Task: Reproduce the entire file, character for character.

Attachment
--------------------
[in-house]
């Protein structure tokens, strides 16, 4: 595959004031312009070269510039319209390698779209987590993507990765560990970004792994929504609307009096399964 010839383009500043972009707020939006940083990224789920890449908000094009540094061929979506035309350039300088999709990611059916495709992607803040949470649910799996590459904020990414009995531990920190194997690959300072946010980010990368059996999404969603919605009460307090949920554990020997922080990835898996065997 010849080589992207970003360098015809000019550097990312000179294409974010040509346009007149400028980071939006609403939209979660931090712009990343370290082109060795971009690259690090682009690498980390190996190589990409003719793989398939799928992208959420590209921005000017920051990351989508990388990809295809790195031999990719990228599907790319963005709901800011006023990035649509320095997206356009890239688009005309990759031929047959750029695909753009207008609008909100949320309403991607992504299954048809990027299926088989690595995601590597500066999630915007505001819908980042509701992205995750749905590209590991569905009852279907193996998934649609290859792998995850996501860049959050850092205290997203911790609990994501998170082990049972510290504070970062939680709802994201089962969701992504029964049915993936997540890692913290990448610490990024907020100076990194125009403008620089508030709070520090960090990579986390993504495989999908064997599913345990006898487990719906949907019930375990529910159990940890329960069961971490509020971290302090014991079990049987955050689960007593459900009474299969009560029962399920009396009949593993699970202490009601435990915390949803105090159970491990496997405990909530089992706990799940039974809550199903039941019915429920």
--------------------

[in-house]
């Protein structure tokens, strides 16, 4: 595959004031312009070269510039319209390698779209987590993507990765560990970004792994929504609307009096399964 010839383009500043972009707020939006940083990224789920890449908000094009540094061929979506035309350039300088999709990611059916495709992607803040949470649910799996590459904020990414009995531990920190194997690959300072946010980010990368059996999404969603919605009460307090949920554990020997922080990835898996065997 010849080589992207970003360098015809000019550097990312000179294409974010040509346009007149400028980071939006609403939209979660931090712009990343370290082109060795971009690259690090682009690498980390190996190589990409003719793989398939799928992208959420590209921005000017920051990351989508990388990809295809790195031999990719990228599907790319963005709901800011006023990035649509320095997206356009890239688009005309990759031929047959750029695909753009207008609008909100949320309403991607992504299954048809990027299926088989690595995601590597500066999630915007505001819908980042509701992205995750749905590209590991569905009852279907193996998934649609290859792998995850996501860049959050850092205290997203911790609990994501998170082990049972510290504070970062939680709802994201089962969701992504029964049915993936997540890692913290990448610490990024907020100076990194125009403008620089508030709070520090960090990579986390993504495989999908064997599913345990006898487990719906949907019930375990529910159990940890329960069961971490509020971290302090014991079990049987955050689960007593459900009474299969009560029962399920009396009949593993699970202490009601435990915390949803105090159970491990496997405990909530089992706990799940039974809550199903039941019915429920």